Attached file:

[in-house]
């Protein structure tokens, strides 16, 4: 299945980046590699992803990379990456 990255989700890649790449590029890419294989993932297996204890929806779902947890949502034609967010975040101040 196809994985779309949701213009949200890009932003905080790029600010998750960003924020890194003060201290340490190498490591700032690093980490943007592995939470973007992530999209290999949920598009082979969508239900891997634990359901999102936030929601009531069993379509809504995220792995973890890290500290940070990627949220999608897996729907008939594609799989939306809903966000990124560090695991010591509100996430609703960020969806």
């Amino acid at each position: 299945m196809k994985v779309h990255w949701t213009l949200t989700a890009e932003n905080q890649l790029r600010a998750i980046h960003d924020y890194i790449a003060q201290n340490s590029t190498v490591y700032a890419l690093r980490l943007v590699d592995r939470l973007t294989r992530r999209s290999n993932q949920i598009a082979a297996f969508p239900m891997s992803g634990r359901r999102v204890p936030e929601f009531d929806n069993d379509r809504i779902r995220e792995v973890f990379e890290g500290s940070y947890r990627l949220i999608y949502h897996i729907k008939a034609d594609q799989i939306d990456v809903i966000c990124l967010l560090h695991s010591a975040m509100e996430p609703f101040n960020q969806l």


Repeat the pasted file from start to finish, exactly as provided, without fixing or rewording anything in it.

[in-house]
């Protein structure tokens, strides 16, 4: 299945980046590699992803990379990456 990255989700890649790449590029890419294989993932297996204890929806779902947890949502034609967010975040101040 196809994985779309949701213009949200890009932003905080790029600010998750960003924020890194003060201290340490190498490591700032690093980490943007592995939470973007992530999209290999949920598009082979969508239900891997634990359901999102936030929601009531069993379509809504995220792995973890890290500290940070990627949220999608897996729907008939594609799989939306809903966000990124560090695991010591509100996430609703960020969806």
């Amino acid at each position: 299945m196809k994985v779309h990255w949701t213009l949200t989700a890009e932003n905080q890649l790029r600010a998750i980046h960003d924020y890194i790449a003060q201290n340490s590029t190498v490591y700032a890419l690093r980490l943007v590699d592995r939470l973007t294989r992530r999209s290999n993932q949920i598009a082979a297996f969508p239900m891997s992803g634990r359901r999102v204890p936030e929601f009531d929806n069993d379509r809504i779902r995220e792995v973890f990379e890290g500290s940070y947890r990627l949220i999608y949502h897996i729907k008939a034609d594609q799989i939306d990456v809903i966000c990124l967010l560090h695991s010591a975040m509100e996430p609703f101040n960020q969806l």